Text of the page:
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Hoffmann, R. A wiki for the life sciences where authorship matters. Nature Genetics (2008)

Diagnostic considerations in intra-amniotic syphilis.

Amniotic fluid is rarely used in the evaluation of syphilis during pregnancy but was available from a woman with positive serologic tests in the 30th week of gestation. Nonmotile intra-amniotic spirochetes were seen by dark-field microscopy 20 hr after treatment with benzathine penicillin G. The identity of the organism in amniotic fluid was confirmed by immunofluorescent staining. Less than 0.5 units/ml of penicillin was present in the amniotic fluid at this time. The amniotic fluid was positive in the Venereal Disease Research Laboratory (VDRL; Atlanta, GA) test, and the concentration of IgM was elevated as was the ratio of lecithin to sphyngomyelin. Phosphatidyl inositol and phosphatidyl glycerol were also present in the amniotic fluid. After treatment the lecithin-sphyngomyelin ratio declined; phosphatidyl glycerol disappeared, whereas phosphatidyl inositol was still present. Despite evidence of intrauterine growth retardation at 30 weeks, the infant born at 37 weeks was of normal weight and length; however, the head circumference was below the tenth percentile. These studies suggest that analysis of amniotic fluid may provide new insights into the biology of syphilis in pregnancy, but does not constitute a recommendation for routine examination of the amniotic fluid in mothers with reactive serologic tests for syphilis.[1]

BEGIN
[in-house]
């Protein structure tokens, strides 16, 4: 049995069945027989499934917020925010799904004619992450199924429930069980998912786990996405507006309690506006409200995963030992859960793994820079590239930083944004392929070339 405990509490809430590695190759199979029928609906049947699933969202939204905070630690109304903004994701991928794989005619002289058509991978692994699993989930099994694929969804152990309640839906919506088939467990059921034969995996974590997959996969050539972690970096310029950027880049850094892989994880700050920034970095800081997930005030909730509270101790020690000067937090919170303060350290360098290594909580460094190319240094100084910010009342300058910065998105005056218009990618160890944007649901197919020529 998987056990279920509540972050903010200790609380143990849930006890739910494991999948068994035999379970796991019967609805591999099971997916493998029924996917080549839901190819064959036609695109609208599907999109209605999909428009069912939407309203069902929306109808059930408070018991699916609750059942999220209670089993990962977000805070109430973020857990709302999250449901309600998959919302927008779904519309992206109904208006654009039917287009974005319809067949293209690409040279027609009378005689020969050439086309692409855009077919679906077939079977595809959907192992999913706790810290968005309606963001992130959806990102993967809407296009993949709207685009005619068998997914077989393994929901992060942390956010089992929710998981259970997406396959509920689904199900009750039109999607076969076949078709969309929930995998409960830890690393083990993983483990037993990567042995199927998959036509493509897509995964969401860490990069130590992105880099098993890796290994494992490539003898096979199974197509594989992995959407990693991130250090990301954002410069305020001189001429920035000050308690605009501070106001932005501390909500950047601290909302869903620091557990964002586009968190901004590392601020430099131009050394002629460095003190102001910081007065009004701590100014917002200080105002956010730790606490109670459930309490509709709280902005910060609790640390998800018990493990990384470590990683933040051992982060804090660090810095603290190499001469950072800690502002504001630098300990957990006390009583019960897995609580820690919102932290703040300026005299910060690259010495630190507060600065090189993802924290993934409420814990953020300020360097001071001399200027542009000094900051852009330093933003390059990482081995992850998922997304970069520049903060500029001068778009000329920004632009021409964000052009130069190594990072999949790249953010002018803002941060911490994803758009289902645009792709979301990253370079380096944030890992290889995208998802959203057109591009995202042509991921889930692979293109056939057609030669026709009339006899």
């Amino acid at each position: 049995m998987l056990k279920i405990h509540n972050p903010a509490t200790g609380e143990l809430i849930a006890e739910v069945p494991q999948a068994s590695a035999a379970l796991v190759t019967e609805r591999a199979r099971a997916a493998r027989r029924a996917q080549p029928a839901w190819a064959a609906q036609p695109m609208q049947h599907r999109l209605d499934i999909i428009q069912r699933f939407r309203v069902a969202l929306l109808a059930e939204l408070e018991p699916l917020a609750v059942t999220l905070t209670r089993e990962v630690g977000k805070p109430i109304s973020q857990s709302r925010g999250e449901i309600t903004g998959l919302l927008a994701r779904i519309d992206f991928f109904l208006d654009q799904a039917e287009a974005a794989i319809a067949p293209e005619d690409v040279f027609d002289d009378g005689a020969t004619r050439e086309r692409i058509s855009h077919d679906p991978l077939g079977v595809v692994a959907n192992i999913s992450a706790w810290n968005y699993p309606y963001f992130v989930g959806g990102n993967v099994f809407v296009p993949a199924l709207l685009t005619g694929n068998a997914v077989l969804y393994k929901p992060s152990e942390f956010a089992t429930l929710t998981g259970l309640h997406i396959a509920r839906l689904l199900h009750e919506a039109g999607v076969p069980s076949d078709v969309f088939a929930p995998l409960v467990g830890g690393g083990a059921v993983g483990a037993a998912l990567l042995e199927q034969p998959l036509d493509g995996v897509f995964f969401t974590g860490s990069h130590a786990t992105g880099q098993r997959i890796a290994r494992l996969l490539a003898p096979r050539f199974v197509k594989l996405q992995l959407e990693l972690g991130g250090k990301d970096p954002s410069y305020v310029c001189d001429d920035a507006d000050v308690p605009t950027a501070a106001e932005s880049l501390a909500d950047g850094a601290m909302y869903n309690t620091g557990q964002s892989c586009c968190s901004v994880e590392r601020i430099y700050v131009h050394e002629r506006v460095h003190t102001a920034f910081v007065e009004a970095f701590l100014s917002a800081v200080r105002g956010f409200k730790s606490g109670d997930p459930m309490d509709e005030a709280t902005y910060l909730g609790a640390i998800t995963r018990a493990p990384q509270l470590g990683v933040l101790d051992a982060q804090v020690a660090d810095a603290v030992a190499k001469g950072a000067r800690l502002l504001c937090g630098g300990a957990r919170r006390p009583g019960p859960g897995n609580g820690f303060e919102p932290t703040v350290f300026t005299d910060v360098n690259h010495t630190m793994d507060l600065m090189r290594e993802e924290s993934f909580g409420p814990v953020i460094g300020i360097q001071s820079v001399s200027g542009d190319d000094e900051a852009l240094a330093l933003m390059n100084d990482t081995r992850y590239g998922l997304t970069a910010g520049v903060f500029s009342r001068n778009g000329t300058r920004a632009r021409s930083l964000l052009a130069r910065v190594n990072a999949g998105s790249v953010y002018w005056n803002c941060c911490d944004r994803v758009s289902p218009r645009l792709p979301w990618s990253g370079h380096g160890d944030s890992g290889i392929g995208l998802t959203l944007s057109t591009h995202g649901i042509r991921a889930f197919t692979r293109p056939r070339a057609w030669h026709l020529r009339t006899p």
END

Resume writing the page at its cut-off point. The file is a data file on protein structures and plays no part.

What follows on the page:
1. Diagnostic considerations in intra-amniotic syphilis. Glover, D.D., Winter, C.A., Charles, D., Larsen, B. Sexually transmitted diseases. (1985) [Pubmed]
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